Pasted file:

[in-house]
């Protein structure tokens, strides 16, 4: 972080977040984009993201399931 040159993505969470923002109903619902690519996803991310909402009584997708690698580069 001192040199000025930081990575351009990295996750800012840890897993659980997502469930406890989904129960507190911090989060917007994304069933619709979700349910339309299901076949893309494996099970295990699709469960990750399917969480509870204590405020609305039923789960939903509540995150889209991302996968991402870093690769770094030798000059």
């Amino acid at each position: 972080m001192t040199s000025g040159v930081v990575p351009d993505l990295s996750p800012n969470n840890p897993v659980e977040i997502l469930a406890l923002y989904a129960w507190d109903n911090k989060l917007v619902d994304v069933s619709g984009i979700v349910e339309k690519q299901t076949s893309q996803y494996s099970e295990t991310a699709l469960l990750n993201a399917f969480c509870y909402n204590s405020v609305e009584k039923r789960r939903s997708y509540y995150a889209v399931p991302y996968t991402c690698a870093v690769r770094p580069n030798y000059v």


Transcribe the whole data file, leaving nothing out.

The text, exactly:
[in-house]
């Protein structure tokens, strides 16, 4: 972080977040984009993201399931 040159993505969470923002109903619902690519996803991310909402009584997708690698580069 001192040199000025930081990575351009990295996750800012840890897993659980997502469930406890989904129960507190911090989060917007994304069933619709979700349910339309299901076949893309494996099970295990699709469960990750399917969480509870204590405020609305039923789960939903509540995150889209991302996968991402870093690769770094030798000059």
């Amino acid at each position: 972080m001192t040199s000025g040159v930081v990575p351009d993505l990295s996750p800012n969470n840890p897993v659980e977040i997502l469930a406890l923002y989904a129960w507190d109903n911090k989060l917007v619902d994304v069933s619709g984009i979700v349910e339309k690519q299901t076949s893309q996803y494996s099970e295990t991310a699709l469960l990750n993201a399917f969480c509870y909402n204590s405020v609305e009584k039923r789960r939903s997708y509540y995150a889209v399931p991302y996968t991402c690698a870093v690769r770094p580069n030798y000059v």